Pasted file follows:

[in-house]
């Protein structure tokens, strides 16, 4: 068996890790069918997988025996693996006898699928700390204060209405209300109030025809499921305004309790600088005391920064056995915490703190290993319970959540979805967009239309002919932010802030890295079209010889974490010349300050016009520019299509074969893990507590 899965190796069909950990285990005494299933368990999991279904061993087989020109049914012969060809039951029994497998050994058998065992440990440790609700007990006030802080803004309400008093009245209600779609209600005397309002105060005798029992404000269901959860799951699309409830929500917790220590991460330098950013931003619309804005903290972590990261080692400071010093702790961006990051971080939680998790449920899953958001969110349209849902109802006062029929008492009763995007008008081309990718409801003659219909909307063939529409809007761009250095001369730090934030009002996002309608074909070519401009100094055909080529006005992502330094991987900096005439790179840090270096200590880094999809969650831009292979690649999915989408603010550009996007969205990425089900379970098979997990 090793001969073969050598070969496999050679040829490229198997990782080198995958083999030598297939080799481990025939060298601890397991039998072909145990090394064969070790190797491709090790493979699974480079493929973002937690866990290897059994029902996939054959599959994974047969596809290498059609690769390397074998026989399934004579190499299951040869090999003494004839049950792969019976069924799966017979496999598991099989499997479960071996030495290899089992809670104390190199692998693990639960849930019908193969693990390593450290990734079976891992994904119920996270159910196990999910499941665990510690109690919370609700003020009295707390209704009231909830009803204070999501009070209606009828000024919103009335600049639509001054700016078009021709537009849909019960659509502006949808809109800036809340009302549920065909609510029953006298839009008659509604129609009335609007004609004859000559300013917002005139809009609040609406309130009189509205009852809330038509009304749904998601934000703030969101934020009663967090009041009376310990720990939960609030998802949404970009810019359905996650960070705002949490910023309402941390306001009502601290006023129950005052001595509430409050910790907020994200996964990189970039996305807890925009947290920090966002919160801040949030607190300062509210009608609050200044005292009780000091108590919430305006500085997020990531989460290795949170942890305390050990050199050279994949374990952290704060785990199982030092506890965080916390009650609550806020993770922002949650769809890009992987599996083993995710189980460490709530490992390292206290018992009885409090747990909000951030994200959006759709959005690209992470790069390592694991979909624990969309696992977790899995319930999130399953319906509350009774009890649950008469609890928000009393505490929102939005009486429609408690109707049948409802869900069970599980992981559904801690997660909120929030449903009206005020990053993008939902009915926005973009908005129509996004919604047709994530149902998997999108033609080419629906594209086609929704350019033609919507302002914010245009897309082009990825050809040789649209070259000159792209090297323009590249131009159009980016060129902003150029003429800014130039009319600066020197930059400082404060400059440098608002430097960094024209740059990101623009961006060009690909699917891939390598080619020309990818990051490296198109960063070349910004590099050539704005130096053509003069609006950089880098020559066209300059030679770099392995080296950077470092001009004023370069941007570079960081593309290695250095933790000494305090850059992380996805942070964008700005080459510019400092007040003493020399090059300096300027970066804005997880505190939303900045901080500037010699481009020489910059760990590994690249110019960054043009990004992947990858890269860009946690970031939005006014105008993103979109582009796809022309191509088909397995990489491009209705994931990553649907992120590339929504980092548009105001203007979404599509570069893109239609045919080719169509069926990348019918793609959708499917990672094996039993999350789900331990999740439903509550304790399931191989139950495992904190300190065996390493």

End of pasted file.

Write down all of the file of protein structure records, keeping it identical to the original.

[in-house]
């Protein structure tokens, strides 16, 4: 068996890790069918997988025996693996006898699928700390204060209405209300109030025809499921305004309790600088005391920064056995915490703190290993319970959540979805967009239309002919932010802030890295079209010889974490010349300050016009520019299509074969893990507590 899965190796069909950990285990005494299933368990999991279904061993087989020109049914012969060809039951029994497998050994058998065992440990440790609700007990006030802080803004309400008093009245209600779609209600005397309002105060005798029992404000269901959860799951699309409830929500917790220590991460330098950013931003619309804005903290972590990261080692400071010093702790961006990051971080939680998790449920899953958001969110349209849902109802006062029929008492009763995007008008081309990718409801003659219909909307063939529409809007761009250095001369730090934030009002996002309608074909070519401009100094055909080529006005992502330094991987900096005439790179840090270096200590880094999809969650831009292979690649999915989408603010550009996007969205990425089900379970098979997990 090793001969073969050598070969496999050679040829490229198997990782080198995958083999030598297939080799481990025939060298601890397991039998072909145990090394064969070790190797491709090790493979699974480079493929973002937690866990290897059994029902996939054959599959994974047969596809290498059609690769390397074998026989399934004579190499299951040869090999003494004839049950792969019976069924799966017979496999598991099989499997479960071996030495290899089992809670104390190199692998693990639960849930019908193969693990390593450290990734079976891992994904119920996270159910196990999910499941665990510690109690919370609700003020009295707390209704009231909830009803204070999501009070209606009828000024919103009335600049639509001054700016078009021709537009849909019960659509502006949808809109800036809340009302549920065909609510029953006298839009008659509604129609009335609007004609004859000559300013917002005139809009609040609406309130009189509205009852809330038509009304749904998601934000703030969101934020009663967090009041009376310990720990939960609030998802949404970009810019359905996650960070705002949490910023309402941390306001009502601290006023129950005052001595509430409050910790907020994200996964990189970039996305807890925009947290920090966002919160801040949030607190300062509210009608609050200044005292009780000091108590919430305006500085997020990531989460290795949170942890305390050990050199050279994949374990952290704060785990199982030092506890965080916390009650609550806020993770922002949650769809890009992987599996083993995710189980460490709530490992390292206290018992009885409090747990909000951030994200959006759709959005690209992470790069390592694991979909624990969309696992977790899995319930999130399953319906509350009774009890649950008469609890928000009393505490929102939005009486429609408690109707049948409802869900069970599980992981559904801690997660909120929030449903009206005020990053993008939902009915926005973009908005129509996004919604047709994530149902998997999108033609080419629906594209086609929704350019033609919507302002914010245009897309082009990825050809040789649209070259000159792209090297323009590249131009159009980016060129902003150029003429800014130039009319600066020197930059400082404060400059440098608002430097960094024209740059990101623009961006060009690909699917891939390598080619020309990818990051490296198109960063070349910004590099050539704005130096053509003069609006950089880098020559066209300059030679770099392995080296950077470092001009004023370069941007570079960081593309290695250095933790000494305090850059992380996805942070964008700005080459510019400092007040003493020399090059300096300027970066804005997880505190939303900045901080500037010699481009020489910059760990590994690249110019960054043009990004992947990858890269860009946690970031939005006014105008993103979109582009796809022309191509088909397995990489491009209705994931990553649907992120590339929504980092548009105001203007979404599509570069893109239609045919080719169509069926990348019918793609959708499917990672094996039993999350789900331990999740439903509550304790399931191989139950495992904190300190065996390493």